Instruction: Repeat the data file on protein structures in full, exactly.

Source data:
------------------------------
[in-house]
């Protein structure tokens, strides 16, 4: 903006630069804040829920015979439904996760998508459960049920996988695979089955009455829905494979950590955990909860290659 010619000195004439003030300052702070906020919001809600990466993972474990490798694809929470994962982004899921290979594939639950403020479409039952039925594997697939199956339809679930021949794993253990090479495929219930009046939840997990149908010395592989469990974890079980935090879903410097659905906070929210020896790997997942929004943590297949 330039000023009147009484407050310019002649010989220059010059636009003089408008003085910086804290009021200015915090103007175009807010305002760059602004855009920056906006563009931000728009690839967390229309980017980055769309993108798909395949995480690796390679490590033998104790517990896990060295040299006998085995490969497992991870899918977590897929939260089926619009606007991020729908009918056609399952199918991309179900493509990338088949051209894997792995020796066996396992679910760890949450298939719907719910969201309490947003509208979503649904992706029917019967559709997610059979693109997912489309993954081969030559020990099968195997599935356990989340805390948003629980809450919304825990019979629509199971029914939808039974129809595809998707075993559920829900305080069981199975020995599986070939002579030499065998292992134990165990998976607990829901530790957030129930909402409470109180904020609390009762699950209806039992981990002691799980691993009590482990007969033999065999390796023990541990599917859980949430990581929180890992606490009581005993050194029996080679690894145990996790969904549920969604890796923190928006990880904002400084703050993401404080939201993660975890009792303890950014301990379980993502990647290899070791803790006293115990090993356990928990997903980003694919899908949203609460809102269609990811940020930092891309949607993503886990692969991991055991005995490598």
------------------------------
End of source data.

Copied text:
[in-house]
């Protein structure tokens, strides 16, 4: 903006630069804040829920015979439904996760998508459960049920996988695979089955009455829905494979950590955990909860290659 010619000195004439003030300052702070906020919001809600990466993972474990490798694809929470994962982004899921290979594939639950403020479409039952039925594997697939199956339809679930021949794993253990090479495929219930009046939840997990149908010395592989469990974890079980935090879903410097659905906070929210020896790997997942929004943590297949 330039000023009147009484407050310019002649010989220059010059636009003089408008003085910086804290009021200015915090103007175009807010305002760059602004855009920056906006563009931000728009690839967390229309980017980055769309993108798909395949995480690796390679490590033998104790517990896990060295040299006998085995490969497992991870899918977590897929939260089926619009606007991020729908009918056609399952199918991309179900493509990338088949051209894997792995020796066996396992679910760890949450298939719907719910969201309490947003509208979503649904992706029917019967559709997610059979693109997912489309993954081969030559020990099968195997599935356990989340805390948003629980809450919304825990019979629509199971029914939808039974129809595809998707075993559920829900305080069981199975020995599986070939002579030499065998292992134990165990998976607990829901530790957030129930909402409470109180904020609390009762699950209806039992981990002691799980691993009590482990007969033999065999390796023990541990599917859980949430990581929180890992606490009581005993050194029996080679690894145990996790969904549920969604890796923190928006990880904002400084703050993401404080939201993660975890009792303890950014301990379980993502990647290899070791803790006293115990090993356990928990997903980003694919899908949203609460809102269609990811940020930092891309949607993503886990692969991991055991005995490598």